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PICList Thread
'[OT] UV Erasers FOR FREE!!!'
1998\03\21@112508 by WIL REEDER

> From: AllanJH <spam_OUTAllanJHTakeThisOuTspamAOL.COM>
> To: .....PICLISTKILLspamspam@spam@MITVMA.MIT.EDU
> Subject: Re: [OT] UV Erasers
> Date: Friday, March 20, 1998 10:52 PM
> In a message dated 98-03-20 20:31:08 EST, you write:
> << ANy thoughts on a UV eraser?  Is the Walling ER-3 good?  Does it
handle 40
>  pin PICS, like the 16C74 or smaller?  I would like to spend $50 or
>  Thanks
>  Rob >>
I have been using a uv bulb, recovered from a clothes dryer, for
several years now. The bulb is wired in series with a ballast
bulb recovered from the same dryer. The bulb & ballast bulb are
usually in a little plastic assy. in the center of the drum, and
can be used in the holder assy without modification, directly on
the 117v line with the timer & enclosure of your choice. A good
scrounger should be able to locate this stuff at the recycle depot
for free or close to it.

I can't recall what makes have them but they are designed to produce
ozone to sterilize the clothing or at least give them a fresh smell.

Mine does JW parts in less than 15 minutes with the bulb resting on
the window. The parts get warm but not hot enough to do any harm.

The usual safety warning re line voltages and these devices will burn
your eyes even from reflected uv. Also there is some quantity of
ozone produced so vent well!!!


Wil Reeder
Vancouver, Canada

1998\03\21@123540 by Morgan Olsson

picon face
<< ANy thoughts on a UV eraser?

It just struck my mind: *cheap*!  (But does it work?)
Theese light tube starters, (not electrionic models): If I remember
correctly: in open state when powered they emit a little UV-radiation.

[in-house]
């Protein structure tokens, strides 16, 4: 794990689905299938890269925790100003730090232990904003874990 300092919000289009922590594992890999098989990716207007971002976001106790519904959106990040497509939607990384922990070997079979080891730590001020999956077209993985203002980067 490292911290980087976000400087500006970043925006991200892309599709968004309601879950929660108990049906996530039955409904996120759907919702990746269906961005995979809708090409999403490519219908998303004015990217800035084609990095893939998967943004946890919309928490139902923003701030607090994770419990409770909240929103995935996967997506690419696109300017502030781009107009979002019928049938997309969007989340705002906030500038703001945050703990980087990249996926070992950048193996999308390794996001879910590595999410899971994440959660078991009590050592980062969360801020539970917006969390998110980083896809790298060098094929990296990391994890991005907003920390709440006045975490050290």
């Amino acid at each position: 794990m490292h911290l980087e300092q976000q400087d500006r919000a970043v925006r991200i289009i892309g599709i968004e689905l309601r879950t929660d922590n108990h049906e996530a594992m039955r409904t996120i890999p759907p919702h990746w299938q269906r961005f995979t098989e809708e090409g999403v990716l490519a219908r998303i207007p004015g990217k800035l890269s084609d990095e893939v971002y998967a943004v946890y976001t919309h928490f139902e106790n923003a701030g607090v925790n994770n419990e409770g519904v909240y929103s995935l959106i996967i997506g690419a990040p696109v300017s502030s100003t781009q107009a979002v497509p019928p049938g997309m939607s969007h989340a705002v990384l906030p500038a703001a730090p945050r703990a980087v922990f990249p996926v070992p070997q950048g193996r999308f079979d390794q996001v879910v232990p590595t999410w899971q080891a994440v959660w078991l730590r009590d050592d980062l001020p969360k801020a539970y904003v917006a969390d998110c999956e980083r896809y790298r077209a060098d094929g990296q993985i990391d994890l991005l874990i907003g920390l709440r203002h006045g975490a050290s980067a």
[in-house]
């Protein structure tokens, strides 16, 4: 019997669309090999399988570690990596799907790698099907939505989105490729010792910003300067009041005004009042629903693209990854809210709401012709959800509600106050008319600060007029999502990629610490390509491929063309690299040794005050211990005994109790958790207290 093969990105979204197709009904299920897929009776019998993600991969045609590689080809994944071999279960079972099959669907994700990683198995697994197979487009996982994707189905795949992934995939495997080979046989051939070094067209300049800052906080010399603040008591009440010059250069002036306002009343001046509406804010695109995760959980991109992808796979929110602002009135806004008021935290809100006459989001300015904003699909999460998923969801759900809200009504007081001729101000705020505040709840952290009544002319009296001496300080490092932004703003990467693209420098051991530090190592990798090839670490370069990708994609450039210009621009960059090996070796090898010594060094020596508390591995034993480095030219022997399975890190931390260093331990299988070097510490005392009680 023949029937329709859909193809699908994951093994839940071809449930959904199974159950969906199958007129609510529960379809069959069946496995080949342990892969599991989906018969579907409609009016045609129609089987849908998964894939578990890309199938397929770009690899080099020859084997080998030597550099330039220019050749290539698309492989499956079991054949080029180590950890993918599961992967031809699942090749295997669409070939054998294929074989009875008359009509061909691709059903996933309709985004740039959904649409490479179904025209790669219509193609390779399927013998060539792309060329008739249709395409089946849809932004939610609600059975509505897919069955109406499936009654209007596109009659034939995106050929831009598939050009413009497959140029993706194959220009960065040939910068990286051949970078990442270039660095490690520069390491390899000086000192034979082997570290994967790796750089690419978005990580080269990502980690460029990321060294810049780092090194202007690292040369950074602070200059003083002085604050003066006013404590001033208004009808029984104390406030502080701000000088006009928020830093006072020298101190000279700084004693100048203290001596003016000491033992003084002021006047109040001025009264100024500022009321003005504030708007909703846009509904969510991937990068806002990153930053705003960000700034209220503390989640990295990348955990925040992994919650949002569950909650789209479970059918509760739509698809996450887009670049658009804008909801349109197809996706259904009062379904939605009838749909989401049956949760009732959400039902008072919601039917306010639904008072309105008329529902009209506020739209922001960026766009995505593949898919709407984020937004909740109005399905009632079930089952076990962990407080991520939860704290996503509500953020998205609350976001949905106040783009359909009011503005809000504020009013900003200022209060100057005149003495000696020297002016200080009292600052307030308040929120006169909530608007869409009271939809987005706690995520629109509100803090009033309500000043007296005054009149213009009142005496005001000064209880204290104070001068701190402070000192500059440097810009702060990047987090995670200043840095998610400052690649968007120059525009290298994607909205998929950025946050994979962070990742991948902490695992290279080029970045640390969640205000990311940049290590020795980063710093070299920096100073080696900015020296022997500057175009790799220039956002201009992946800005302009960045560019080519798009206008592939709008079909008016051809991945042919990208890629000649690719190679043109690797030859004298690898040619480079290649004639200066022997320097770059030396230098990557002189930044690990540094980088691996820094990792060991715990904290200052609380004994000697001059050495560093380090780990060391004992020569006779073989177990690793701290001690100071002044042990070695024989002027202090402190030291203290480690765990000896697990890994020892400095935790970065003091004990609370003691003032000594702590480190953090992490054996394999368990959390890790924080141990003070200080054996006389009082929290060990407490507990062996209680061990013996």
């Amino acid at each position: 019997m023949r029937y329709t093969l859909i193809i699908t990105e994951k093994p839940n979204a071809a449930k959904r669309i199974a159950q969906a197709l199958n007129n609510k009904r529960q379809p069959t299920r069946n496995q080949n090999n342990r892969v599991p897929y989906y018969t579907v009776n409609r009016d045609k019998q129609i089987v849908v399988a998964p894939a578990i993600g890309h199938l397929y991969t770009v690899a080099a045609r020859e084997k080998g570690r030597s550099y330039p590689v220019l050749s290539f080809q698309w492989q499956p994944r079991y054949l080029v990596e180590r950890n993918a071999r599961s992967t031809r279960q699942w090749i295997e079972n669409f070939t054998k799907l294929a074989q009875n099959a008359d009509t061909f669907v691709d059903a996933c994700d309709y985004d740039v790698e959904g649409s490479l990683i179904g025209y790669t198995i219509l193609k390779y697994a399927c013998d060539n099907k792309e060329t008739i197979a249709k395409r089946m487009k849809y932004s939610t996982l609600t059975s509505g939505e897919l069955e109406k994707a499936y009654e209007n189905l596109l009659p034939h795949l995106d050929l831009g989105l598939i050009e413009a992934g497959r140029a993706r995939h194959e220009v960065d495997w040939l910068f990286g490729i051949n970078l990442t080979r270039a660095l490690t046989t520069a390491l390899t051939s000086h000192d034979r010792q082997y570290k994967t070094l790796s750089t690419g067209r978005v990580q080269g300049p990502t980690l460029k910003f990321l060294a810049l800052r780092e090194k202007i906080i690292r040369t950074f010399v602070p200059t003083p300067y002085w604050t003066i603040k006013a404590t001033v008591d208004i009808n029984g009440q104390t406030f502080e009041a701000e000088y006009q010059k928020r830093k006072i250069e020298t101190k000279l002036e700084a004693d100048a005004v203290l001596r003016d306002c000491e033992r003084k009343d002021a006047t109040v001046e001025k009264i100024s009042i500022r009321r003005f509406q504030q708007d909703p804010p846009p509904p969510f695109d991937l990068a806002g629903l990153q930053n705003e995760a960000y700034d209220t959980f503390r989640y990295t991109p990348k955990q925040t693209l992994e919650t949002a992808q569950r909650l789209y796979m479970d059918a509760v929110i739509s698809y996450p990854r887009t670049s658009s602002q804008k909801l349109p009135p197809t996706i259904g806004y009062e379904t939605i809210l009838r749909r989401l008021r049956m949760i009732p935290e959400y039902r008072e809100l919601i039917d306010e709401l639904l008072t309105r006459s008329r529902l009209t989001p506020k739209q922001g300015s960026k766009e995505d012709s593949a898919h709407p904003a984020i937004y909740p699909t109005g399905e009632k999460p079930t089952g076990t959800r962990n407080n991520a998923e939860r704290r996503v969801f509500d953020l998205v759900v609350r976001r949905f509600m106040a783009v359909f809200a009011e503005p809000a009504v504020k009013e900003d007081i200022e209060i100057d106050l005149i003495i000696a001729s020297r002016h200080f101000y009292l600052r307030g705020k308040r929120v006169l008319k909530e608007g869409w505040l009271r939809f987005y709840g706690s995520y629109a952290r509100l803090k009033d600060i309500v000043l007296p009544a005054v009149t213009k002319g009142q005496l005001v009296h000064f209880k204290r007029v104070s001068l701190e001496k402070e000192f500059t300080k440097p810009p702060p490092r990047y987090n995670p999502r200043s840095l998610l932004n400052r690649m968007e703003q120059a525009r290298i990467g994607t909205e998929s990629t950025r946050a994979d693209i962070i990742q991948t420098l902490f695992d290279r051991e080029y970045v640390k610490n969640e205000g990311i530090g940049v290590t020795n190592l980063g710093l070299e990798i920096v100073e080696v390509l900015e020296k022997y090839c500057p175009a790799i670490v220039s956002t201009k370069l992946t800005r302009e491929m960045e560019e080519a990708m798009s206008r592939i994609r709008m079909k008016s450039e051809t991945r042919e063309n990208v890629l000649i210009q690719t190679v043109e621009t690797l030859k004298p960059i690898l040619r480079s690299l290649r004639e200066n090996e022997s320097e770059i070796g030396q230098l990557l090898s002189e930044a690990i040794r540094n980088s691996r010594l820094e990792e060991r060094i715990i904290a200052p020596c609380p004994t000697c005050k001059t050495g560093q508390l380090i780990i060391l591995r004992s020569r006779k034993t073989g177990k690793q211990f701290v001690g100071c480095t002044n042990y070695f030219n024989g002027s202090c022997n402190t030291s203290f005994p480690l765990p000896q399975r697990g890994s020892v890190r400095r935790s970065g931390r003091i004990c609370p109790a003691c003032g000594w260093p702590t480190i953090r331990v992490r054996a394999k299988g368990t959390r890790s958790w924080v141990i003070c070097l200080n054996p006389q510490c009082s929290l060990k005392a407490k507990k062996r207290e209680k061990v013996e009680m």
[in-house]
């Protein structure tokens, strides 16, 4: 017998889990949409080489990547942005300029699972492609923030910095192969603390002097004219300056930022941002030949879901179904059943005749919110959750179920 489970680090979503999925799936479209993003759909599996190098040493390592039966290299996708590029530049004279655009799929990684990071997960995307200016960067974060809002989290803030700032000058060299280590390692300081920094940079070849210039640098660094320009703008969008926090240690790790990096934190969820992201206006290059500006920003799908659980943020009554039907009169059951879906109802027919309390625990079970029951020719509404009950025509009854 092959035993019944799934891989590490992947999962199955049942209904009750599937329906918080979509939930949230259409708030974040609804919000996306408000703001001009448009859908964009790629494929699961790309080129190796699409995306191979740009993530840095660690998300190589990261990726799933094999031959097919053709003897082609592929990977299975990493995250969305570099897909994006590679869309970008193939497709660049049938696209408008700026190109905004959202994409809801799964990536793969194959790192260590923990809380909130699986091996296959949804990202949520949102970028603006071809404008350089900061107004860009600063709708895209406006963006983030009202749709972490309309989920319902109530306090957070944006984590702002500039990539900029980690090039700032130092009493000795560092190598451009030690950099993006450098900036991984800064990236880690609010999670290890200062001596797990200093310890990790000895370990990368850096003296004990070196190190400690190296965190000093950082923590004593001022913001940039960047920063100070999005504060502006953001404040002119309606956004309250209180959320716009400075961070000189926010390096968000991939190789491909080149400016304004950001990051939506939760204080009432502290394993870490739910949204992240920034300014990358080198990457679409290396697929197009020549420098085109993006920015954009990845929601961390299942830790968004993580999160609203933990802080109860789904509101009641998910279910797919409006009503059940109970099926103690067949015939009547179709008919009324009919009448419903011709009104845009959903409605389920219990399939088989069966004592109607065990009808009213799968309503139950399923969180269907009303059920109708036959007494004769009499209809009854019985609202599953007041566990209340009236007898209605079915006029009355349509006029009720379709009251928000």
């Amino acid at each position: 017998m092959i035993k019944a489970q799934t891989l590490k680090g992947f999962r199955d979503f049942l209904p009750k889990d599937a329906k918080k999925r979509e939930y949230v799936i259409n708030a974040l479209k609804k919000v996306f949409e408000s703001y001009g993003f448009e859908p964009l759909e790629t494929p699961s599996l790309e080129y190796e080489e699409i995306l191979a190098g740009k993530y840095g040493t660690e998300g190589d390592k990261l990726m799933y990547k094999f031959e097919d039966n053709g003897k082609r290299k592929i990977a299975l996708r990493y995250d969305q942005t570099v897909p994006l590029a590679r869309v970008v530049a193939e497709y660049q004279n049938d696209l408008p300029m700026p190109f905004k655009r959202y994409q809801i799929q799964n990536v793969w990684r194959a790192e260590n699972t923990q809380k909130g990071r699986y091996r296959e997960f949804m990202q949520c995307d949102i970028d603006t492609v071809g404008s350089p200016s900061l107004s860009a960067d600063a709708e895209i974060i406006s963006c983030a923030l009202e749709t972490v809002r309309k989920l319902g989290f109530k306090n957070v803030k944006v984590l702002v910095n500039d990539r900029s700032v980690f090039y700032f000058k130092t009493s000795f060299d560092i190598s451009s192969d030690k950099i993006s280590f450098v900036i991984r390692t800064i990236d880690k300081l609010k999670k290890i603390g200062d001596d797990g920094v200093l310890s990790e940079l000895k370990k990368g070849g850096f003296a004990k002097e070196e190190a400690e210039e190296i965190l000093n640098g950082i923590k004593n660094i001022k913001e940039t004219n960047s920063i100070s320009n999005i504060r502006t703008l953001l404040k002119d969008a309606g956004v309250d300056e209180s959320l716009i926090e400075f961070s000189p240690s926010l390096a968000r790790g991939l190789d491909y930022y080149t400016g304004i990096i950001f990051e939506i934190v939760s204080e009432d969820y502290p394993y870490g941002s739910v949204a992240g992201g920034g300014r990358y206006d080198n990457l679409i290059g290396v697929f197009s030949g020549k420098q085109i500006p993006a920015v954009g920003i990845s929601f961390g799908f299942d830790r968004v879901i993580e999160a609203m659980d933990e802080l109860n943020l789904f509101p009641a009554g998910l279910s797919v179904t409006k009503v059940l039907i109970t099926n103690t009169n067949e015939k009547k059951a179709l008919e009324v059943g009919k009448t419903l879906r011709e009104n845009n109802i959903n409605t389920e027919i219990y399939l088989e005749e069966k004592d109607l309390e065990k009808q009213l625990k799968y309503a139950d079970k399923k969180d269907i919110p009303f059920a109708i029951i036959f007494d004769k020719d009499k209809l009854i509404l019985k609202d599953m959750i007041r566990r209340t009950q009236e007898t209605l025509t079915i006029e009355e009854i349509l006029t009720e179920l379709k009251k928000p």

Maybe possible to cut the Glass bulb out, place it on the PIC window and
power it from the mains thru a power resistor? (To much power will make the
switch close...!)

...Wait a minute...
There: I«ve built it:
27k ohm 1W resistor worked O.K for "4-65W" igniter (230VAC mains)

But does it give UV?
I tried to check using paper-money (what is the english word?), to see the
serial number glow,  but either it is not UV, (or right kind UV), or
someone have cheated me...  ;-}

The visible part of light is orange-purple (not like discharge-type
indicator lamps) I wonder if the purple part extends to UV?  Maybe elder
types radiated UV, but not modern (health improvements)?.

I do not have any PIC to erase now, sorry.

Another crazy idea: The ends of regular light tubes (where the white powder
is not on the inside) radiates UV?  (The white powder transforms the UV
>from mercury gas dischargings to visible.)  Radiation is probably low, and
difficilt to place PIC there, but anyway...

Has anyone yet experimented with the hight electric field / high dv/dt
erasure method we discussed here earlier?

/  Morgan Olsson, MORGANS REGLERTEKNIK, SE-277 35 KIVIK, Sweden \
\, ph: +46 (0)414 70741; fax +46 (0)414 70331    /

1998\03\21@171429 by Harri Suomalainen

>Another crazy idea: The ends of regular light tubes (where the white
>is not on the inside) radiates UV?  (The white powder transforms the UV
>from mercury gas dischargings to visible.)  Radiation is probably low,
>difficilt to place PIC there, but anyway...

Unfortunately the required wavelenght (254nm and 184nm mostly for mercury)
are absorbed by the glass envelope of tube mostly. Same for the gas (argon
emitted uv in the range of interest.

However, mercury vapor lamps are *cheap* and have a separate glass
with fluorescent material. The tube itself inside the outer envelope is
quartz tube.
Once outer envelope is broken you have a very efficient uv radiator. Cheap
to get to high power levels (like 125W+) too! To reduce power use a
ballast than the lamp was intended for.

Beware, the quartz tube does get very hot. Some distance from chip to be
is required.

Harri Suomalainen

We have phone numbers, why'd we need IP-numbers? - a person in a bus

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